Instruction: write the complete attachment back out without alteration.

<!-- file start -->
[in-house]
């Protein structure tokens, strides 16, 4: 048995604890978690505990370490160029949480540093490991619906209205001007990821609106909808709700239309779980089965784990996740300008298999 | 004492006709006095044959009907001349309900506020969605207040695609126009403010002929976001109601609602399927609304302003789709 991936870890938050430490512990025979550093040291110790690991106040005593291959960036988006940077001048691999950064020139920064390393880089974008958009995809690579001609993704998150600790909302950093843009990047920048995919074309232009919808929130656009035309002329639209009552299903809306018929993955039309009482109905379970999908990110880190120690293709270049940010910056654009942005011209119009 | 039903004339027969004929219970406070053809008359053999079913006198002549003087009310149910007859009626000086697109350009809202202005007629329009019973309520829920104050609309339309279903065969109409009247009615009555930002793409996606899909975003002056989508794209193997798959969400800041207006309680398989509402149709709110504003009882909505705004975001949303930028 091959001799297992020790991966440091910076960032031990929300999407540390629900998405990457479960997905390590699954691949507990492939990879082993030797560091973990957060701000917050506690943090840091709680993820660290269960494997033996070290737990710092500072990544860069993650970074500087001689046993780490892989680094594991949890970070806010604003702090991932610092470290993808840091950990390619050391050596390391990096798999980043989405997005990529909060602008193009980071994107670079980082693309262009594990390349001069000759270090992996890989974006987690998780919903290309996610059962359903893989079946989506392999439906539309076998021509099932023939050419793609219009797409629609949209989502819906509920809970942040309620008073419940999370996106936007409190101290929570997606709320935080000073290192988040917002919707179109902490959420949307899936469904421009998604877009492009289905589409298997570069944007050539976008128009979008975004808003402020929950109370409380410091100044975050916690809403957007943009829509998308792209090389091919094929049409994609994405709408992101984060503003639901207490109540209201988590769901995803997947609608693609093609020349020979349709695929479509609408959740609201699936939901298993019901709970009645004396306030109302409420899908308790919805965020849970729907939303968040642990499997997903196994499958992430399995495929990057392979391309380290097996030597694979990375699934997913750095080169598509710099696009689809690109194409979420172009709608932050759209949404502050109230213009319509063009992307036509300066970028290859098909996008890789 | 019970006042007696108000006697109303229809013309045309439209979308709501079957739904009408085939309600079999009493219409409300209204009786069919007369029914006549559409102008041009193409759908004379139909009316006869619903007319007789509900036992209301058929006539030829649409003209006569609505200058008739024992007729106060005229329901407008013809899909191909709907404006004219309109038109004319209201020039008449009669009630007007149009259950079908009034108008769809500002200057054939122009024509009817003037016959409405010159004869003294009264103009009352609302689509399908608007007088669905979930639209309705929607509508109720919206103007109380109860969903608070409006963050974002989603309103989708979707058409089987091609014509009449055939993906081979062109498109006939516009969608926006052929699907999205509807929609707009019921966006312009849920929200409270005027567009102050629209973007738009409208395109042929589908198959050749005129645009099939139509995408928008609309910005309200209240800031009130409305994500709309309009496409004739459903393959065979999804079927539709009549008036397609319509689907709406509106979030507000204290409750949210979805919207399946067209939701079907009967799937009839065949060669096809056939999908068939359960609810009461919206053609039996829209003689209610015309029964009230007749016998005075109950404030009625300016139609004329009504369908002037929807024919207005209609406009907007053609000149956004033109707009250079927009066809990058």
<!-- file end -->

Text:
[in-house]
């Protein structure tokens, strides 16, 4: 048995604890978690505990370490160029949480540093490991619906209205001007990821609106909808709700239309779980089965784990996740300008298999 | 004492006709006095044959009907001349309900506020969605207040695609126009403010002929976001109601609602399927609304302003789709 991936870890938050430490512990025979550093040291110790690991106040005593291959960036988006940077001048691999950064020139920064390393880089974008958009995809690579001609993704998150600790909302950093843009990047920048995919074309232009919808929130656009035309002329639209009552299903809306018929993955039309009482109905379970999908990110880190120690293709270049940010910056654009942005011209119009 | 039903004339027969004929219970406070053809008359053999079913006198002549003087009310149910007859009626000086697109350009809202202005007629329009019973309520829920104050609309339309279903065969109409009247009615009555930002793409996606899909975003002056989508794209193997798959969400800041207006309680398989509402149709709110504003009882909505705004975001949303930028 091959001799297992020790991966440091910076960032031990929300999407540390629900998405990457479960997905390590699954691949507990492939990879082993030797560091973990957060701000917050506690943090840091709680993820660290269960494997033996070290737990710092500072990544860069993650970074500087001689046993780490892989680094594991949890970070806010604003702090991932610092470290993808840091950990390619050391050596390391990096798999980043989405997005990529909060602008193009980071994107670079980082693309262009594990390349001069000759270090992996890989974006987690998780919903290309996610059962359903893989079946989506392999439906539309076998021509099932023939050419793609219009797409629609949209989502819906509920809970942040309620008073419940999370996106936007409190101290929570997606709320935080000073290192988040917002919707179109902490959420949307899936469904421009998604877009492009289905589409298997570069944007050539976008128009979008975004808003402020929950109370409380410091100044975050916690809403957007943009829509998308792209090389091919094929049409994609994405709408992101984060503003639901207490109540209201988590769901995803997947609608693609093609020349020979349709695929479509609408959740609201699936939901298993019901709970009645004396306030109302409420899908308790919805965020849970729907939303968040642990499997997903196994499958992430399995495929990057392979391309380290097996030597694979990375699934997913750095080169598509710099696009689809690109194409979420172009709608932050759209949404502050109230213009319509063009992307036509300066970028290859098909996008890789 | 019970006042007696108000006697109303229809013309045309439209979308709501079957739904009408085939309600079999009493219409409300209204009786069919007369029914006549559409102008041009193409759908004379139909009316006869619903007319007789509900036992209301058929006539030829649409003209006569609505200058008739024992007729106060005229329901407008013809899909191909709907404006004219309109038109004319209201020039008449009669009630007007149009259950079908009034108008769809500002200057054939122009024509009817003037016959409405010159004869003294009264103009009352609302689509399908608007007088669905979930639209309705929607509508109720919206103007109380109860969903608070409006963050974002989603309103989708979707058409089987091609014509009449055939993906081979062109498109006939516009969608926006052929699907999205509807929609707009019921966006312009849920929200409270005027567009102050629209973007738009409208395109042929589908198959050749005129645009099939139509995408928008609309910005309200209240800031009130409305994500709309309009496409004739459903393959065979999804079927539709009549008036397609319509689907709406509106979030507000204290409750949210979805919207399946067209939701079907009967799937009839065949060669096809056939999908068939359960609810009461919206053609039996829209003689209610015309029964009230007749016998005075109950404030009625300016139609004329009504369908002037929807024919207005209609406009907007053609000149956004033109707009250079927009066809990058």